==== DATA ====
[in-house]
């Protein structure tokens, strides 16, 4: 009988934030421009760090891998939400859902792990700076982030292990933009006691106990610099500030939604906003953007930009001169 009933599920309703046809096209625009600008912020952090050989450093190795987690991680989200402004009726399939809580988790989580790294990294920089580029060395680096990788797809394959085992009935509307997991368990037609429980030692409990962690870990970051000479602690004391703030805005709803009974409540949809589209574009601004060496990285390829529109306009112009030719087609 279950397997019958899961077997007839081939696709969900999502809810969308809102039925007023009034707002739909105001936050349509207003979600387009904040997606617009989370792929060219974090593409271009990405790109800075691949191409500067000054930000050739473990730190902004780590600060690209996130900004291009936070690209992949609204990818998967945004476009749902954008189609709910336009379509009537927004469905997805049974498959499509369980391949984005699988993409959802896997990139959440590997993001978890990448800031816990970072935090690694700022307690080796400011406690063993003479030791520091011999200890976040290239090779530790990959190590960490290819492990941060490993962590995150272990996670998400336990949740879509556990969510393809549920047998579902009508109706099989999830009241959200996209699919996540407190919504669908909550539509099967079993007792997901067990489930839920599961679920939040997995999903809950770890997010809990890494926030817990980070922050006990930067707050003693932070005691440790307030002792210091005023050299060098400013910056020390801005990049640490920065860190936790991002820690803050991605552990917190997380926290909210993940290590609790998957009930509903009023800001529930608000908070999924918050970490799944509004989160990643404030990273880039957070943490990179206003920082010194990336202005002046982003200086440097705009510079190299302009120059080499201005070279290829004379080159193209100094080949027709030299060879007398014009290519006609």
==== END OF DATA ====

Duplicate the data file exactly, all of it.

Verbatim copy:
[in-house]
């Protein structure tokens, strides 16, 4: 009988934030421009760090891998939400859902792990700076982030292990933009006691106990610099500030939604906003953007930009001169 009933599920309703046809096209625009600008912020952090050989450093190795987690991680989200402004009726399939809580988790989580790294990294920089580029060395680096990788797809394959085992009935509307997991368990037609429980030692409990962690870990970051000479602690004391703030805005709803009974409540949809589209574009601004060496990285390829529109306009112009030719087609 279950397997019958899961077997007839081939696709969900999502809810969308809102039925007023009034707002739909105001936050349509207003979600387009904040997606617009989370792929060219974090593409271009990405790109800075691949191409500067000054930000050739473990730190902004780590600060690209996130900004291009936070690209992949609204990818998967945004476009749902954008189609709910336009379509009537927004469905997805049974498959499509369980391949984005699988993409959802896997990139959440590997993001978890990448800031816990970072935090690694700022307690080796400011406690063993003479030791520091011999200890976040290239090779530790990959190590960490290819492990941060490993962590995150272990996670998400336990949740879509556990969510393809549920047998579902009508109706099989999830009241959200996209699919996540407190919504669908909550539509099967079993007792997901067990489930839920599961679920939040997995999903809950770890997010809990890494926030817990980070922050006990930067707050003693932070005691440790307030002792210091005023050299060098400013910056020390801005990049640490920065860190936790991002820690803050991605552990917190997380926290909210993940290590609790998957009930509903009023800001529930608000908070999924918050970490799944509004989160990643404030990273880039957070943490990179206003920082010194990336202005002046982003200086440097705009510079190299302009120059080499201005070279290829004379080159193209100094080949027709030299060879007398014009290519006609």